Newspaper and Travel Guide
for Pecos Country of West Texas
Tuesday, August 30, 2005
Sunday winds, T-storms cause damage, outage
By ROSIE FLORES
Outages, structure damage and a tank fire kept volunteer crews busy last evening as a storm blew into the Pecos area.
The strong storm caused downdrafts of over 60 mph, causing damage inside the city, while lighting as blamed for a power outage and at least one tank fire that Pecos volunteer firefighters were called out to about 7 p.m. last night.
According to the National Weather Service, the early evening storm only dumped .67 inch of rain on the city, while early morning showers added an additional .19 inch of rain to the city’s total. Firefighters responded to the fire located about six miles north of Orla, where the storm hit before moving into the Pecos area.
“Three fire trucks responded,” said Town of Pecos City Fire Marshal Jack Brookshire.
Brookshire said that the incident involved a fiberglass tank and that once firefighters arrived at the scene they put the fire out.
“Nobody was injured and it didn’t take long to extinguish the fire,” said Brookshire.
Brookshire said that they had received another call at Flat Top Farms, where they had had a hay fire the night before.
“Apparently, there was a lot of hay and the night before they had had a fire,” said Brookshire. “There was just so much hay, they just let it burn out,” he said.
In town, a number of homes and buildings suffered damage from high winds, with the worst damage occurring at Speedy’s Restaurant, in the 200 block of West Third Street, which had it’s aluminum roof lifted off and thrown into the parking lot.
“I’m going to need to have someone cut this up, so we can get it out of the parking lot,” said owner Speedy Florez following the storm on Sunday. He said he already had contacted a welder about removing salvageable pieces of the roof, such as the exhaust vent fan, but didn’t know how much the clean-up or replacement of the roof would cost.
Texas-New Mexico Power Co. workers also were busy, restoring power to homes on the north and east side of Pecos that was affected when lightning hit a transformer just east of Cedar Street.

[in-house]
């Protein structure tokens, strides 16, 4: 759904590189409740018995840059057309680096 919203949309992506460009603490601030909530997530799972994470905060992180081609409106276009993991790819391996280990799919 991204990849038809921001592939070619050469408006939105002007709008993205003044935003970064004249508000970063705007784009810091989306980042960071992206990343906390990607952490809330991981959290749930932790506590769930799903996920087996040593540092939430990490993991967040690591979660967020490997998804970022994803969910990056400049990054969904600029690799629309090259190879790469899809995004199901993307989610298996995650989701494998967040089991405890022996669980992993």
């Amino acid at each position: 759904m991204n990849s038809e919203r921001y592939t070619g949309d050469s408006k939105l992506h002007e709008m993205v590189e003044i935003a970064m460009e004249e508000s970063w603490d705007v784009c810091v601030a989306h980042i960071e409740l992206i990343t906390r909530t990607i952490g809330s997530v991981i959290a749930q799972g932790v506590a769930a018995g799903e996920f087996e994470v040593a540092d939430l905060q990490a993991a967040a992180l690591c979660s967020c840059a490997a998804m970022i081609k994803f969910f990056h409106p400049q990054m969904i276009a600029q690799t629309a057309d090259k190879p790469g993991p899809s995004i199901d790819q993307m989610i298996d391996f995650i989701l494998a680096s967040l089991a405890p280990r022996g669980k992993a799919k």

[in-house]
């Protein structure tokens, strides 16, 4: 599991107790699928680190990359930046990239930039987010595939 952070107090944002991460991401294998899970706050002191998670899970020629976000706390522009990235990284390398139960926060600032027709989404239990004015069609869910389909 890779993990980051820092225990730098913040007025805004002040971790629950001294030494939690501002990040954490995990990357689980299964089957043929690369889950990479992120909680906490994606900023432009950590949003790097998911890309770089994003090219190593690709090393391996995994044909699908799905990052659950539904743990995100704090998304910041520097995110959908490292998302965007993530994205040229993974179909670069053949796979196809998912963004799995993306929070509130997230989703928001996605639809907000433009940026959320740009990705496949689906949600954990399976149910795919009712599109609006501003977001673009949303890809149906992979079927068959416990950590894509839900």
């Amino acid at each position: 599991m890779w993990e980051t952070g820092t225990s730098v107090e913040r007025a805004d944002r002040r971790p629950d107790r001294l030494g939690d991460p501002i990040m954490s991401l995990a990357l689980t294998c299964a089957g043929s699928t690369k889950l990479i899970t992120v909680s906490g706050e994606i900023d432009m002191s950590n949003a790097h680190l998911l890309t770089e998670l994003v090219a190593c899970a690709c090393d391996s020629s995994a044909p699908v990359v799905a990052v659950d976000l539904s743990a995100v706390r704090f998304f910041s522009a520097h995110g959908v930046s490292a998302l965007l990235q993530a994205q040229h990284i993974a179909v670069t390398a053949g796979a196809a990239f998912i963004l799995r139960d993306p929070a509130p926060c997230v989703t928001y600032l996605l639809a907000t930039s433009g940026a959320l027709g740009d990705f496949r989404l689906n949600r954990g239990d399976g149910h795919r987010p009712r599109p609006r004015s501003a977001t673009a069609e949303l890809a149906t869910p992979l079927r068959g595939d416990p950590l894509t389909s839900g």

T-NP officials said that also have fully restored electric service to the approximately 386 customers in the Toyah area who also lost power due to the severe thunderstorm.
The outage was caused when storms, which included heavy rains, damaging winds and severe lightning, knocked out service to transmission lines serving TNMP.
The outage occurred beginning at approximately 6:30 p.m., Sunday, and all service was restored by 11 p.m. Crews continued working Monday to clean up damage from the storm and replace damaged equipment.
“Because we maintain a local presence in Reeves County, our crews were on hand and ready to respond quickly to the outage,” said Donald Hunt, customer relations manage for the company.
While the outage has been determined to be storm-related, Hunt said that the company’s engineering and technical personnel are conducting additional tests on the system to ensure continued reliability.
Council OKs state loan effort to move restaurant downtown
By JON FULBRIGHT
Town of Pecos City Council members have approved filing an application with the Texas Department of Agriculture to seek grant funds that would be used to relocate an existing Pecos business to the downtown area.
The council voted to seek the Texas Capital Fund loan through the state agriculture department’s Texas Community Development Program during their regular meeting on Thursday evening at City Hall. It was one of several topics covered by the council at their meeting, including a discussion of the 2006 budget, which will continue at a special meeting scheduled for this Wednesday evening at 5:30 p.m.